The COVID-19 outbreak showed that technology lies at the backbone of our society and that the role of electronic communications services and networks in supporting our economic, educational, and social needs has increased exponentially.
The Romanian Government has recently brought important amendments to the energy regulatory framework by way of the new Government Emergency Ordinance no. 74/2020, effective May 19, 2020. According to the new regulations, new energy producing facilities, both renewable and conventional, commissioned after June 1, 2020, would be allowed to sell their output outside the current centralized energy market, at negotiated prices, with the observance of competitive rules. The amendment is intended as an exception to the general principle set out by Energy Law no. 123/2012 that transactions with electricity are carried out on the competitive market, in a transparent, public, centralized, and non-discriminatory manner.
The Spring of 2020 was about to blossom when the world got trapped in a global shutdown as a result of the COVID-19 pandemic. The private sector tried to adapt by activating continuity plans. Working from home and interacting online with colleagues and customers has become the new paradigm for service businesses. In addition to a wide range of social distancing restrictions designed to contain the virus (including closing down or significantly limiting public access to many commercial, government, and leisure facilities), Romanian authorities have instituted various specific temporary relief measures, such as unemployment benefits; moratoria on consumer and corporate debt, business rent, and utilities expenses; state aid schemes representing loan and guarantee facilities for small and medium-size enterprises (SMEs); guarantees for mortgage loans; filing deferral for tax returns and rescheduling of income and property tax; and waivers of mandatory insolvency filing and extension of certain stages in pending insolvency cases.
On February 11, 2020, CEE Legal Matters reported that Filip & Company, working with Freshfields Bruckhaus Deringer, had advised RCS & RDS / Digi Communications N.V. on its issuance of two series of senior secured bonds with a total value of EUR 850 million. Clifford Chance Badea and Cleary Gottlieb Steen & Hamilton advised the lead arrangers, which included Citibank, ING Bank N.V., and UniCredit Bank S.A.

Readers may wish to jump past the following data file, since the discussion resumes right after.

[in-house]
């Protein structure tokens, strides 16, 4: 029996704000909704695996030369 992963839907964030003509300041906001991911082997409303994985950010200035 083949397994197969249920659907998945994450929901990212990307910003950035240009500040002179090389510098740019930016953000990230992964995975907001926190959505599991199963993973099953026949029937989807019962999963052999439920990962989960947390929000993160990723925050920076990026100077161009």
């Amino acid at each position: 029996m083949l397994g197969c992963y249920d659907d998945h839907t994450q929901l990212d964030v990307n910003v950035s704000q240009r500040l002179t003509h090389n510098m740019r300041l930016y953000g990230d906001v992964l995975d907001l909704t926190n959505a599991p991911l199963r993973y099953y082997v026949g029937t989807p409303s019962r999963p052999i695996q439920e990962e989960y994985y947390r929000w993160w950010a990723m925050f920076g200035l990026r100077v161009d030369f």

Florina Homeghiu spent the first decade of her career in private practice before, in 2017 moving in-house with the Coca-Cola Hellenic Bottling Company – Romania, initially as Senior Legal Counsel, then, in 2018, as Country Legal Manager and Compliance Officer. In May of 2020 she joined the Policolor-Orgachim group.
On July 30, 2020, Law no. 155/2020 amending and supplementing Law no. 123/2012 on electricity and natural gas (“Romanian Energy Law”) and other regulatory acts entered into force. Part of the changes brought to the Romanian Energy Law are aimed at implementing the regulatory framework necessary for the development of an integrated EU energy market through common energy market rules and a cross-border infrastructure, pursuant to the Clean energy for all Europeans Package, including inter alia, Regulation (EU) 2019/943 of the European Parliament and of the Council of 5 June 2019 on the internal market for electricity (“Internal Market Regulation”) and Directive (EU) 2019/944 on common rules for the internal market for electricity (“Internal Market Directive”). Such framework is aimed at ensuring the necessary structure for consumers to become more active and to effectively contribute to keeping the electricity system stable, through a balance of the supply and demand.
The slow and lengthy process of completing the cadastral works and real estate publicity seems to affect not only the private property, but also the public one. In this context where the lands are not delimited and registered with the national Land Book Registry (“Land Book”), both the private investments and the projects of public interest and utility are hampered. Therefore, there was necessary to establish a complete and optimal legal framework, capable to ensure the complete evidence of assets falling under the public property of waters. The regime of waters and land areas of riverbeds are under the provisions of Water Law no. 107/1996 (“Water Law”). This background given, Law no. 122/2020 amending and supplementing the Water Law (“Law 122/2020”) was enacted by the Romanian Parliament and published in the Official Gazette of Romania on July 13, 2020.
Despite the constant update of the public procurement legal framework, the Romanian authorities have signalled several issues related to the public procurement contracts granted to certain companies, in circumstances which are not able to comply, in all cases, with the general principles of transparency and equal treatment.